The idea came to then-UNSW engineering students Small and Smith after they completed a summer course at Gulu University in Uganda. There they met local agricultural student Daniel Okinong, who encouraged them to try Mount Elgon coffee. They brought some of the beans back to Australia and had them tested for specialty grading. They passed.
“That really started the journey of us thinking, ‘Okay, we’ve got specialty produce. What can we do with this to create positive social change, across borders and with a strong environmental focus?’,” Smith says.
They pitched the idea to UNSW Engineering, which granted them $8,000. Named for a region in Uganda, Bugisu has received $20,000 in donations through UNSW Philanthropy, including personal donations from UNSW Chancellor David Gonski and Vice Chancellor Ian Jacobs. Bugisu took part in two pre-accelerator and mentorship programs with UNSW Innovation, which provided the project with free training, development assistance and ongoing support.
Bugisu’s four directors (Smith, Small, Wang and Kerr) have invested a total of $10,000 and “somewhere between 500-600 standard working days” into the project since mid-2017, Small says.
A Mount Elgon coffee-farmers union supplies the beans, which are imported green to Sydney. After being roasted by Banksmeadow’s Neoma Coffee, the beans are packed in reusable aluminium canisters, which are delivered to workplaces. (Currently, Bugisu supplies six businesses, including Canva, Tzannes, VivCourt and Finder. Cafes are in the pipeline.) Bugisu is working with Raise the Bar to turn the grounds into a pump-able hand-soap; the remaining grounds are used for compost.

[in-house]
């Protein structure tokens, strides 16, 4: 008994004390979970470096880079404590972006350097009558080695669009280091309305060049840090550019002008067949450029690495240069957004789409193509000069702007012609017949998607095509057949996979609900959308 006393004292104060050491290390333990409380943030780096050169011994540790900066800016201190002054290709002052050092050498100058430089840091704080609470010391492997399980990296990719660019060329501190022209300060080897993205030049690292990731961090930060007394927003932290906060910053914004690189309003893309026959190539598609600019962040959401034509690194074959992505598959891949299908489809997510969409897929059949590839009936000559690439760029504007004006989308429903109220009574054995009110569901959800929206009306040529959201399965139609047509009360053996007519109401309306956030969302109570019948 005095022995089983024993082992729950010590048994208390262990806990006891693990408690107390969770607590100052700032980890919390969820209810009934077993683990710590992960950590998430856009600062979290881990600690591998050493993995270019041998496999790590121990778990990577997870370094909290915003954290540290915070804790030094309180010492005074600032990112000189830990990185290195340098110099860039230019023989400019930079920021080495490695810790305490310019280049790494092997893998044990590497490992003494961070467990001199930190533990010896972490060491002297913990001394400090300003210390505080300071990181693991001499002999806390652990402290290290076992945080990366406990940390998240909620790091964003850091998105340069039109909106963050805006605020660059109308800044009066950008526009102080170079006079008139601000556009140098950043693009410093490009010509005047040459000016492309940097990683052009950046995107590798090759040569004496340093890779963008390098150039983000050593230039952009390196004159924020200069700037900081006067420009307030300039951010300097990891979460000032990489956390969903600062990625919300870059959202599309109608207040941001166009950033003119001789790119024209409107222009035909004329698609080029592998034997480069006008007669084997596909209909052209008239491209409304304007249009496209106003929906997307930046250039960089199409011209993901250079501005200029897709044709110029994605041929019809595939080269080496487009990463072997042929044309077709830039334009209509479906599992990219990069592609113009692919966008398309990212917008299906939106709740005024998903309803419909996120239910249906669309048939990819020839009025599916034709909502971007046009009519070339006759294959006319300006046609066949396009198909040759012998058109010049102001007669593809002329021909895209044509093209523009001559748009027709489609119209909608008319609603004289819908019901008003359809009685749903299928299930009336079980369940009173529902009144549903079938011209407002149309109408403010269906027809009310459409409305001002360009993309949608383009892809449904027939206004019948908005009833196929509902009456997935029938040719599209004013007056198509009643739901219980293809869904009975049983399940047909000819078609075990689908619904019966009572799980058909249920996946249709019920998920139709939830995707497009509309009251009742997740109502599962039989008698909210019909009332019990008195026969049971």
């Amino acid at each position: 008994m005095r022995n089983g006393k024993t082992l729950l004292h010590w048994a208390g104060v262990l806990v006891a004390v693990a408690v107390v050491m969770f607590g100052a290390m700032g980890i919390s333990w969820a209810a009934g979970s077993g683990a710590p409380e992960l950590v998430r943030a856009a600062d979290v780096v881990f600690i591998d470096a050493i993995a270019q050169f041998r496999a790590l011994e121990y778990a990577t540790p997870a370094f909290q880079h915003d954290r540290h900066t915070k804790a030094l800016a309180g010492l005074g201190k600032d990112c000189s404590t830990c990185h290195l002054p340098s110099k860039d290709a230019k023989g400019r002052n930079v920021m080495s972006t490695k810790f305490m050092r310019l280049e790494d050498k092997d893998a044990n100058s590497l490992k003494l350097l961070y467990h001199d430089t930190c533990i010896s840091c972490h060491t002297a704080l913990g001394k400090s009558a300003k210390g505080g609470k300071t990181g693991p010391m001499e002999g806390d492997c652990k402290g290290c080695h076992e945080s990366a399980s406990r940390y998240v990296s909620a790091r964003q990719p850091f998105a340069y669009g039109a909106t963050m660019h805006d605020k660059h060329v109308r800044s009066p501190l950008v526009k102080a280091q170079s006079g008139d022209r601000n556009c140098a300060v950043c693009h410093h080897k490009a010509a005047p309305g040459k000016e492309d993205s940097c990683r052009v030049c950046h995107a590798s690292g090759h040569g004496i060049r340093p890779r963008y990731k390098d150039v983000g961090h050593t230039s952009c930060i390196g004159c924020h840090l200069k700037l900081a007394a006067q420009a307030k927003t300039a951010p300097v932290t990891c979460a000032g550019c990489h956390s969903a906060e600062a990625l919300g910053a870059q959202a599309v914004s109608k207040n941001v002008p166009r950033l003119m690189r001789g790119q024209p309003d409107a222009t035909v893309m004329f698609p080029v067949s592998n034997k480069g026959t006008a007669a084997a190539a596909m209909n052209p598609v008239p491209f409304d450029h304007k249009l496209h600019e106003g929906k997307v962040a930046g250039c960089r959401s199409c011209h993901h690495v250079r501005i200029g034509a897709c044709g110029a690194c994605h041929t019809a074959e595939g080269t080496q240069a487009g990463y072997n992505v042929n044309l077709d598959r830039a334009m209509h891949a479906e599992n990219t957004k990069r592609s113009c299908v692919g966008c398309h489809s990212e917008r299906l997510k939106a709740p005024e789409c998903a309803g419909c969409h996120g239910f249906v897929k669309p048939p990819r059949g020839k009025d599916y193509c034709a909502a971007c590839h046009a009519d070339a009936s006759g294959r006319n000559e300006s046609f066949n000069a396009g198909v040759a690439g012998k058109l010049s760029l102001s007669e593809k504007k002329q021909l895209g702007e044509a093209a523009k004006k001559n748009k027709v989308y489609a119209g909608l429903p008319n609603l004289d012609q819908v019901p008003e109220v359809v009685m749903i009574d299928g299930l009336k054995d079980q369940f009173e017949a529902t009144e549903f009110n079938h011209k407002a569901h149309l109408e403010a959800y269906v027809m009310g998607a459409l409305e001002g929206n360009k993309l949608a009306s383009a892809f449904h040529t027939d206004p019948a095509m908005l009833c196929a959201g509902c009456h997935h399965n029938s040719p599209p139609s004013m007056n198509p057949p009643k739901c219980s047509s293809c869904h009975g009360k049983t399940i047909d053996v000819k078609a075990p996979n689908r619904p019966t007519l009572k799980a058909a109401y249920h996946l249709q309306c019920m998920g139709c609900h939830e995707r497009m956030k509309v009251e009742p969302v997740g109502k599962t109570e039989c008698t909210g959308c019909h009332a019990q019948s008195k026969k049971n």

“It’s a way to change business mindsets around the way we consume products,” Small says of the closed-loop, circular economy approach. “We’re trying to turn an everyday product’s waste into another product that we can use every day.”
All profits go to Ugandan charity Love Mercy’s Cents for Seeds micro-loan program. Bugisu Project coffee sells for $40 per kilogram; a minimum of $5 — plus all profits — circles back to Uganda, with at least one woman entering the program for every six kilograms sold.
Currently, the team behind Bugisu are not being paid.
“We’re essentially bootstrapping it,” Small says. “The six of us have committed to this year as growing professionally through starting a social enterprise, and by 2020 to be a fully-functioning business.”
Bugisu is targeting $150,000 in turnover by the end of this year. Their goal is to be supplying beans to 500 businesses in five years.
“At that point, we’ve got an option to replicate it in a city like Melbourne or package it up,” Small says. “There are all the elements to make it work in a city like Hong Kong or Vancouver.”
Riley Wilson is a desk editor at The Age and The Sydney Morning Herald.